Buzzcuts - arts reviews

Who, Me

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Isabelle Laskari

Sep 29, 2011

The Whovians, the Ringers, the Star Wars nerds – a collection of the finest social misfits who have long been regarded as being too obsessive over their respective fandoms have finally been given a voice. Say what you will about them, but there’s one thing you can’t deny – they’re an extremely loyal bunch. And so is Rob Lloyd, self-professed Dr. Who fanatic who conveniently bares a great resemblance to the tenth doctor, David Tennant.

Lloyd’s comedy act incorporates all that is fantastically hilarious about nerd obsessions. The collector’s items, the conventions and the tension between various fandoms are all analysed here as Lloyd puts himself on trial (in his own mind no less) to determine whether his obsession with Dr. Who has caused more grief or joy in his life.

Although the show got off to a rather tedious start, the laughs that followed were well worth the dry opening. One truly exceptional element of the show is that Lloyd provides us with insight into his personal journey as a performer, and not just as a Dr. Who fan. His stories about teaching at Dandenong elicit raucous laughter and are truly funny. Another outstanding element is Lloyd himself, as he performs with infectious enthusiasm and energy throughout the entire show, exemplifying a persona that you simply can’t help but like.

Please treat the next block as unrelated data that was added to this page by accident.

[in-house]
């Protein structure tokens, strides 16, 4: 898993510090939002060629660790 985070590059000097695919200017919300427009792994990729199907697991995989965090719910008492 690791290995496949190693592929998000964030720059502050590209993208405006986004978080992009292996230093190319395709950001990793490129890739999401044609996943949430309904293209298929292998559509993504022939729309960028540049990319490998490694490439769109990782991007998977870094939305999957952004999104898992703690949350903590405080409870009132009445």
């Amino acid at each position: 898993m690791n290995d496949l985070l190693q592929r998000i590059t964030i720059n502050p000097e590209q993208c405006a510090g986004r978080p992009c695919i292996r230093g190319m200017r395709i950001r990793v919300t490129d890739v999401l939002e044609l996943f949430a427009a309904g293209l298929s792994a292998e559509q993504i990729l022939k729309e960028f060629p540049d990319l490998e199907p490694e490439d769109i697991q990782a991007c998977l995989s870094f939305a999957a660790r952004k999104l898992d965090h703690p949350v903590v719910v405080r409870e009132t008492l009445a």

The screen centered behind Lloyd frequently adds another dimension to the comedy, beyond the words of the performance, by projecting photographs of Lloyd engaging in various nerdy activities. There is also great use of music, sound effects, voice-over and audience participation that positions the performance as an all-round experience rather than a simple stand-up comedy routine.

No doubt Dr. Who fans are the ones who will elicit the most out of this performance, but it is well-worth a night out for anyone who has known obsession. Having never watched a Dr. Who episode, I was concerned that my enjoyment of the show would be affected. However, with the exception of a few Dr. related jokes that went over my head, I still laughed along with the rest of the audience and managed to have a nerdy good time.

Lloyd ultimately manages to give gratification to nerds everywhere, looking at obsessions in a broader context, and coming to the realisation that they can in fact benefit us. After all, Lloyd’s own obsession has helped him stage a highly impressive and ridiculously entertaining comedy show.

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